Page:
Webinar March 2020 Cell-Free Architectures with Radio Stripes
IEEE Future Networks Webinar:
Beyond the Cellular Paradigm: Cell-Free Architectures with Radio Stripes
Tuesday, 10 March 2020 | 11:00am EDT (New York, GMT-04:00)
Emil Björnson, Linköping University, Sweden
Emil's Blog: Massive MIMO - News, Commentary, Mythbusting
If your question was not answered during the webinar, please reach out to Emil through his blog.
About the Webinar
The fifth generation of cellular network technology is now a reality and promises higher peak rates and better service quality than previous generations. However, these gains are not achievable everywhere. The cellular architecture is characterized by a sparse deployment of high-power access points, which are surrounded by users being at different distances. Some are close and get good service, and some are far away and get bad service. Despite all the improvements that has been made from 1G to 5G, this fundamental weakness has remained. But there is a potential solution: replacing the conventional cellular architecture with a cell-free architecture, characterized by a dense deployment of low-power access points that jointly serve the users in their vicinity. This webinar will first cover the motivation and background to cell-free networks and then give an overview of recent progress on how to practically implement such networks using Massive MIMO processing, dynamic cooperation clusters, and radio stripes.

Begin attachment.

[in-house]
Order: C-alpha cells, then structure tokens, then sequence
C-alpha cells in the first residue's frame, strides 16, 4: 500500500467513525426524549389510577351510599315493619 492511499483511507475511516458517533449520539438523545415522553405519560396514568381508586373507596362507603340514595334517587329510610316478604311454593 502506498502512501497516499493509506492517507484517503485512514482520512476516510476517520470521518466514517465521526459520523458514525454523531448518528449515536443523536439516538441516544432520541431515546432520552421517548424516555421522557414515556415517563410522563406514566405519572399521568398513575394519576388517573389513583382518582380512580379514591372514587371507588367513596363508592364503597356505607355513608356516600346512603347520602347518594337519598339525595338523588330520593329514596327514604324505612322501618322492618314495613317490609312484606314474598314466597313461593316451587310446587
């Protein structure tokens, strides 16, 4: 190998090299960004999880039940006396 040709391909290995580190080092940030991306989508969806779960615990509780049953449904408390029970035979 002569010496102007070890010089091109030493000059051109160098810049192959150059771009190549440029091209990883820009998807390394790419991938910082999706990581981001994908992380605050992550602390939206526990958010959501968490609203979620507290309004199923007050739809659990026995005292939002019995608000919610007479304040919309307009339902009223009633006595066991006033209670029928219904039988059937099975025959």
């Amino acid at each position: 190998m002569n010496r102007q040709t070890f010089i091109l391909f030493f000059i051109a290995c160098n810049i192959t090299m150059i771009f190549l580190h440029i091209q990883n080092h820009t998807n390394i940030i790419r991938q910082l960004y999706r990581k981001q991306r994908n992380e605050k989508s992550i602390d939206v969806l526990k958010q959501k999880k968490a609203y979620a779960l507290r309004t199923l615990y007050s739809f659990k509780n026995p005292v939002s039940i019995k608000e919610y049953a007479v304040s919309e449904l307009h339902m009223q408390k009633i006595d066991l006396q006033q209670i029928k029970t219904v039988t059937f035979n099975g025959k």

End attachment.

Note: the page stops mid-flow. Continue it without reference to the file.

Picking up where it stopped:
About the Speaker
Emil Björnson (S'07-M'12-SM'17) received the M.S. degree in engineering mathematics from Lund University, Sweden, in 2007, and the Ph.D. degree in telecommunications from the KTH Royal Institute of Technology, Sweden, in 2011. From 2012 to 2014, he held a joint post-doctoral position at the Alcatel-Lucent Chair on Flexible Radio, SUPELEC, France, and the KTH Royal Institute of Technology. He joined Linköping University, Sweden, in 2014, where he is currently an Associate Professor and a Docent with the Division of Communication Systems.
He has authored the textbooks Optimal Resource Allocation in Coordinated Multi-Cell Systems (2013) and Massive MIMO Networks: Spectral, Energy, and Hardware Efficiency (2017). He is dedicated to reproducible research and has made a large amount of simulation code publicly available. He performs research on MIMO communications, radio resource allocation, machine learning for communications, and energy efficiency. Since 2017, he has been on the Editorial Board of the IEEE Transactions on Communications and the IEEE Transactions on Green Communications and Networking since 2016.
He has performed MIMO research for over ten years and has filed more than twenty MIMO related patent applications. He has received the 2014 Outstanding Young Researcher Award from IEEE ComSoc EMEA, the 2015 Ingvar Carlsson Award, the 2016 Best Ph.D. Award from EURASIP, the 2018 IEEE Marconi Prize Paper Award in Wireless Communications, the 2019 EURASIP Early Career Award, and the 2019 IEEE Communications Society Fred W. Ellersick Prize. He also co-authored papers that received Best Paper Awards at the conferences, including WCSP 2009, the IEEE CAMSAP 2011, the IEEE WCNC 2014, the IEEE ICC 2015, WCSP 2017, and the IEEE SAM 2014.
On-demand recording coming soon
Access the slides (PDF, 3 MB)